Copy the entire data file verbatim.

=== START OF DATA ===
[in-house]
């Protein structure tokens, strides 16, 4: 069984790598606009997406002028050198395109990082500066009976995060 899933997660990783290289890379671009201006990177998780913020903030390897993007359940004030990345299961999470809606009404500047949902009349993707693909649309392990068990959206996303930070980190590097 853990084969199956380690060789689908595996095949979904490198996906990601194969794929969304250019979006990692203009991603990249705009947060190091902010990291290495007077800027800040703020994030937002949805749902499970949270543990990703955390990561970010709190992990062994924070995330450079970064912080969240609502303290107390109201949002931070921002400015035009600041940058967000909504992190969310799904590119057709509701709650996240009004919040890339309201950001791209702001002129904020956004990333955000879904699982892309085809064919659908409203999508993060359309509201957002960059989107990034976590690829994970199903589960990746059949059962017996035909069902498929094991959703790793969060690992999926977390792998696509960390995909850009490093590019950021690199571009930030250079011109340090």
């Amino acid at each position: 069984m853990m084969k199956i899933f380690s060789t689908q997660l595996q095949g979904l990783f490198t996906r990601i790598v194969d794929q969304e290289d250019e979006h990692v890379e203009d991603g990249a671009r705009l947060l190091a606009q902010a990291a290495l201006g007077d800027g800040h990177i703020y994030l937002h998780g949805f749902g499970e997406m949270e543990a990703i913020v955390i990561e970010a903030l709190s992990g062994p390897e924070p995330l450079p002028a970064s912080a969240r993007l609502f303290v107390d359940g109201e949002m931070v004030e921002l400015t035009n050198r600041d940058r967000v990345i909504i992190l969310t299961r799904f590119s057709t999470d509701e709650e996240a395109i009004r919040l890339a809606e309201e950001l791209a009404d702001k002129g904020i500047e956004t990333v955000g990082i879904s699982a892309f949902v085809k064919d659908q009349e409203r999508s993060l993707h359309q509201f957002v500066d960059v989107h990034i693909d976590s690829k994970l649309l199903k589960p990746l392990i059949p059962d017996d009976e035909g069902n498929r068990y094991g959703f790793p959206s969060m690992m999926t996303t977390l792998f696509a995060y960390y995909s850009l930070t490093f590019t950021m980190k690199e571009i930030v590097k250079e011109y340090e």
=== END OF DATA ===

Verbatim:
[in-house]
């Protein structure tokens, strides 16, 4: 069984790598606009997406002028050198395109990082500066009976995060 899933997660990783290289890379671009201006990177998780913020903030390897993007359940004030990345299961999470809606009404500047949902009349993707693909649309392990068990959206996303930070980190590097 853990084969199956380690060789689908595996095949979904490198996906990601194969794929969304250019979006990692203009991603990249705009947060190091902010990291290495007077800027800040703020994030937002949805749902499970949270543990990703955390990561970010709190992990062994924070995330450079970064912080969240609502303290107390109201949002931070921002400015035009600041940058967000909504992190969310799904590119057709509701709650996240009004919040890339309201950001791209702001002129904020956004990333955000879904699982892309085809064919659908409203999508993060359309509201957002960059989107990034976590690829994970199903589960990746059949059962017996035909069902498929094991959703790793969060690992999926977390792998696509960390995909850009490093590019950021690199571009930030250079011109340090």
């Amino acid at each position: 069984m853990m084969k199956i899933f380690s060789t689908q997660l595996q095949g979904l990783f490198t996906r990601i790598v194969d794929q969304e290289d250019e979006h990692v890379e203009d991603g990249a671009r705009l947060l190091a606009q902010a990291a290495l201006g007077d800027g800040h990177i703020y994030l937002h998780g949805f749902g499970e997406m949270e543990a990703i913020v955390i990561e970010a903030l709190s992990g062994p390897e924070p995330l450079p002028a970064s912080a969240r993007l609502f303290v107390d359940g109201e949002m931070v004030e921002l400015t035009n050198r600041d940058r967000v990345i909504i992190l969310t299961r799904f590119s057709t999470d509701e709650e996240a395109i009004r919040l890339a809606e309201e950001l791209a009404d702001k002129g904020i500047e956004t990333v955000g990082i879904s699982a892309f949902v085809k064919d659908q009349e409203r999508s993060l993707h359309q509201f957002v500066d960059v989107h990034i693909d976590s690829k994970l649309l199903k589960p990746l392990i059949p059962d017996d009976e035909g069902n498929r068990y094991g959703f790793p959206s969060m690992m999926t996303t977390l792998f696509a995060y960390y995909s850009l930070t490093f590019t950021m980190k690199e571009i930030v590097k250079e011109y340090e």